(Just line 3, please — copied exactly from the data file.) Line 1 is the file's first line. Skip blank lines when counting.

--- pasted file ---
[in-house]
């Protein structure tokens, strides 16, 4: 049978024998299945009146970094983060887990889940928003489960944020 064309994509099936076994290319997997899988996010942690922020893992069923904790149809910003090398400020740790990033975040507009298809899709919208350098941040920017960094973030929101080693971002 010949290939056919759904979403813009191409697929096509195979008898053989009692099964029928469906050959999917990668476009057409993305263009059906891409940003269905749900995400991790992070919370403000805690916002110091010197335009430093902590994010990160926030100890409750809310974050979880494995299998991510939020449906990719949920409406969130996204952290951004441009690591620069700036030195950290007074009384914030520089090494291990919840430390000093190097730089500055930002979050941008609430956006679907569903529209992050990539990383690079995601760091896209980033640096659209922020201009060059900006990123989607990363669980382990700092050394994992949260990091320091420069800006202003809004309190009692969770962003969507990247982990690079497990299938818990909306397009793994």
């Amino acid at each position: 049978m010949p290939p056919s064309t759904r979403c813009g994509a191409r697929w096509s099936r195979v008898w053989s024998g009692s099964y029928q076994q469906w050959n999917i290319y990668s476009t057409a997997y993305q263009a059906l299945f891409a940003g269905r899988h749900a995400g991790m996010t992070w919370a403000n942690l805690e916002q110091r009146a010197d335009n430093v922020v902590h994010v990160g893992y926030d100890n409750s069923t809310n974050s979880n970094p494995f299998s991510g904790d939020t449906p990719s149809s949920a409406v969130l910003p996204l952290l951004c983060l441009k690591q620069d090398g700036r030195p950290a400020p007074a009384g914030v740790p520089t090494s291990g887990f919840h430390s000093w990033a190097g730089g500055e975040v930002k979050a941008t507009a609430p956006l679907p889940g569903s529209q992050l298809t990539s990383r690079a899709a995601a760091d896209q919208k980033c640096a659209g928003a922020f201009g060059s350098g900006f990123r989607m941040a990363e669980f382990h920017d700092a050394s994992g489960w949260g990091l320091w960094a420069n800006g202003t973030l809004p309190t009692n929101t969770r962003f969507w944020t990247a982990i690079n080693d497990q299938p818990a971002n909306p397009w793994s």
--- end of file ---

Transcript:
């Amino acid at each position: 049978m010949p290939p056919s064309t759904r979403c813009g994509a191409r697929w096509s099936r195979v008898w053989s024998g009692s099964y029928q076994q469906w050959n999917i290319y990668s476009t057409a997997y993305q263009a059906l299945f891409a940003g269905r899988h749900a995400g991790m996010t992070w919370a403000n942690l805690e916002q110091r009146a010197d335009n430093v922020v902590h994010v990160g893992y926030d100890n409750s069923t809310n974050s979880n970094p494995f299998s991510g904790d939020t449906p990719s149809s949920a409406v969130l910003p996204l952290l951004c983060l441009k690591q620069d090398g700036r030195p950290a400020p007074a009384g914030v740790p520089t090494s291990g887990f919840h430390s000093w990033a190097g730089g500055e975040v930002k979050a941008t507009a609430p956006l679907p889940g569903s529209q992050l298809t990539s990383r690079a899709a995601a760091d896209q919208k980033c640096a659209g928003a922020f201009g060059s350098g900006f990123r989607m941040a990363e669980f382990h920017d700092a050394s994992g489960w949260g990091l320091w960094a420069n800006g202003t973030l809004p309190t009692n929101t969770r962003f969507w944020t990247a982990i690079n080693d497990q299938p818990a971002n909306p397009w793994s």